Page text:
Benign weather last week led to perfect conditions for launching instrumented balloons at the NSF-funded research station in the middle of Greenland's ice sheet. We heard from science technicians at Summit, Marci Beitch (PFS) and Jason Johns (NOAA), who were suitably impressed by the flight.
Last year, Field Notes introduced you to Jasmine Saros, a lake ecologist from the University of Maine investigating if tiny freshwater diatoms can offer clues on what impact climate change may have on Arctic freshwater lake ecosystems.
Flowers, garden vegetables, sunshine, and…summer science cargo. That’s what’s been on the minds of Sue Natali, Polaris Project Research Coordinator and Assistant Scientist at the Woods Hole Research Center, and John Schade, Polaris Project Education Coordinator.
Associate Professor Jason Briner and Gifford Miller, Fellow and Associate Director of University of Colorado’s Institute of Arctic and Alpine Research, are analyzing fossilized Arctic moss that has been buried under ice for thousands of years to garner clues about the region's climate history.
The Yukon-Kuskokwim Delta in western Alaska is the stage for a three-year experiment to explore the connections between a changing climate, an advancing growing season, migratory geese and the chemical processes that impact the broader ecosystem.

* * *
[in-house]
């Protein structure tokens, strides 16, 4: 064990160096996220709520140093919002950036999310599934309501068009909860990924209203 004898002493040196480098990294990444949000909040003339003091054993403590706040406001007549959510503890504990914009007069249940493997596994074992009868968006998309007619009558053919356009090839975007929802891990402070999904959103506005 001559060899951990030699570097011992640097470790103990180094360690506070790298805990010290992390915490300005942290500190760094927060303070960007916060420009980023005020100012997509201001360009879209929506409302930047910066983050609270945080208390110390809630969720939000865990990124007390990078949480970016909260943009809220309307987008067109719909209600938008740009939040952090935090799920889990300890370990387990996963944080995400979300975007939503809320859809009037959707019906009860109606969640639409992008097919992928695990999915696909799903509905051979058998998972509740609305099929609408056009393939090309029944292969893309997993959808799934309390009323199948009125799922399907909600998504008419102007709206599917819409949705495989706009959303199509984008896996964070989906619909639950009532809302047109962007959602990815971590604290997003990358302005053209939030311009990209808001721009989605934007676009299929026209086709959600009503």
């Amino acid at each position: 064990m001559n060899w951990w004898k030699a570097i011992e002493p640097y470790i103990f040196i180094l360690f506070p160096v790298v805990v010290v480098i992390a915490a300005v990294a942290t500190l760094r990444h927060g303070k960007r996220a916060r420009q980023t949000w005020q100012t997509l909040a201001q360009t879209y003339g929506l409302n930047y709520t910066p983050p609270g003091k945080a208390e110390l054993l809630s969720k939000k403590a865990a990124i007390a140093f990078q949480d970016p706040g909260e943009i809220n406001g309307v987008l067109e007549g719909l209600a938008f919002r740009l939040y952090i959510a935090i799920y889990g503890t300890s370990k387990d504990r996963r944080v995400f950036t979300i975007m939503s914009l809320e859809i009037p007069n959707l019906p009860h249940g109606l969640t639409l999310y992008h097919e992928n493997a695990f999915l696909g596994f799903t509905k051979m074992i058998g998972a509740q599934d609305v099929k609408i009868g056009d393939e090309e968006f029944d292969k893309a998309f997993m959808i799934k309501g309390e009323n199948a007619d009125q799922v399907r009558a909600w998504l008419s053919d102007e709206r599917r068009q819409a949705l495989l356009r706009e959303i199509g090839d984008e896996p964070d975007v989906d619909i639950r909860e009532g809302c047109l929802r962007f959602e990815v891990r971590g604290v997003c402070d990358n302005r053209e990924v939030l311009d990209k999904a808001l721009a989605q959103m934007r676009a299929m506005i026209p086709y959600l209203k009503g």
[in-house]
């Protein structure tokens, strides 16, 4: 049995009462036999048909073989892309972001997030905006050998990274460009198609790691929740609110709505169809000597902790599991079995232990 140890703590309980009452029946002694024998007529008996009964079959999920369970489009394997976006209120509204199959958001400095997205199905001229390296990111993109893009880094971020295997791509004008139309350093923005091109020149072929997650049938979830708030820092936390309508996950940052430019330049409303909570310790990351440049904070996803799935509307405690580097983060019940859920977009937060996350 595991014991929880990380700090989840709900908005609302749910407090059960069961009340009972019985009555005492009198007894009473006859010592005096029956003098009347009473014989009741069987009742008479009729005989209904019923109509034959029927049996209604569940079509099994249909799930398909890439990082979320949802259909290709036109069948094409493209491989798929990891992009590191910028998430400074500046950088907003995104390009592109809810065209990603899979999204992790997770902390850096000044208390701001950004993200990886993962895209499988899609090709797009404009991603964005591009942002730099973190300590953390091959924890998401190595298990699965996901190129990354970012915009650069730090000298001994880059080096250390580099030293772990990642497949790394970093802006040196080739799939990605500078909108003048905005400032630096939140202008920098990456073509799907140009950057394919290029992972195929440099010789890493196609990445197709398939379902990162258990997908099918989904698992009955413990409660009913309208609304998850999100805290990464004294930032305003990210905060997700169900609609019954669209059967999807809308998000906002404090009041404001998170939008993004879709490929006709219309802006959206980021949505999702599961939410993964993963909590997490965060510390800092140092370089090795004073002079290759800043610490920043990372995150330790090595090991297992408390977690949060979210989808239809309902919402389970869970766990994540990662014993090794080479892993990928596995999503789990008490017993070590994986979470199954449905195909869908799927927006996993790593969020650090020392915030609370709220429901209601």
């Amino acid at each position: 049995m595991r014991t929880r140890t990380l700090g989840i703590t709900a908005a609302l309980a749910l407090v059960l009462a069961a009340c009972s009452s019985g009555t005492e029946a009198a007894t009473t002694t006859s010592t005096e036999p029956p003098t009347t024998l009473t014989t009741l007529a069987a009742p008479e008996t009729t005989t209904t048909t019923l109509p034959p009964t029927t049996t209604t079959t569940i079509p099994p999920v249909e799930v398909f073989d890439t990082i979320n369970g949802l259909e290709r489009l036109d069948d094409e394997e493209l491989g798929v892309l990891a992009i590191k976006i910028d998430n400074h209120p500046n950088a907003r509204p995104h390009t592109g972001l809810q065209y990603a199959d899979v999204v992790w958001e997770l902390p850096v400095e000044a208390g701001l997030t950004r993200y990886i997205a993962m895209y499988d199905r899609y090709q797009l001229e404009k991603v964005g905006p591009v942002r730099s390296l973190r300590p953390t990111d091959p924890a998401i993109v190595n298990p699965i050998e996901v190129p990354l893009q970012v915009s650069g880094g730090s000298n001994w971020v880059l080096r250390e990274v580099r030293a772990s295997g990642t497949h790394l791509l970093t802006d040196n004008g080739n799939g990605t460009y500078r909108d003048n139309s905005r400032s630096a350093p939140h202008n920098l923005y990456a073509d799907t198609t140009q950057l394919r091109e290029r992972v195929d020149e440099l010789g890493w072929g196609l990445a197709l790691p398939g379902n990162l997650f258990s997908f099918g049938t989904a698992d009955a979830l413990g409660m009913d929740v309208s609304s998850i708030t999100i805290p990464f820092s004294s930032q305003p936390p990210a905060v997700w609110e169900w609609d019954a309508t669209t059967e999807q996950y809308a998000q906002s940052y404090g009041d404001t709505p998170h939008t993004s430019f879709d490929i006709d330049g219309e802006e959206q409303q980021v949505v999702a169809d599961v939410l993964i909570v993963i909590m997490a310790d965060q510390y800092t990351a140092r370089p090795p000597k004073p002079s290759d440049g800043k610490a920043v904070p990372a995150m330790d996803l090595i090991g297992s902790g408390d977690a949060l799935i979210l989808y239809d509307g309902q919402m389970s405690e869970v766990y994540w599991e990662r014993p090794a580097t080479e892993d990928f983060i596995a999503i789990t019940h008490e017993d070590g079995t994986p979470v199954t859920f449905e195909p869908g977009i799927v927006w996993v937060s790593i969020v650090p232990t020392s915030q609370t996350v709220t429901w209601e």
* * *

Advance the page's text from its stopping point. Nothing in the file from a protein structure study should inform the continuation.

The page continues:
Head north into the Arctic and you’ll find a self-selected crew of researchers devoting their field seasons to uncovering the mysteries and facts of the region. Efforts are afoot to diversify the Arctic research community, and at the helm is Linda Hayden.
Calling all educators who are fascinated with the Arctic and Antarctic! PolarTREC: Teachers and Researchers Exploring and Collaborating Arctic Research Consortium of the U.S. is accepting applications through Monday September 16.
Penn State biologist Eric Post realized that a significant amount of activity that influenced the arctic ecosystem was taking place underground. He is in the process of studying the underground carbon exchange in Greenland's tundra.
Whether you're a scientist, field tech, adventurer, journalist, or some other intrepid soul who travels north, we want to hear from you. Specifically, we want your pictures for our 2014 calendar.
The unprecedented Arctic warming over the past 30 years is leading to melting of sea ice and consequences. Now scientists have evidence that Arctic warming could also change atmospheric chemistry through reactions that occur between the air and the snow.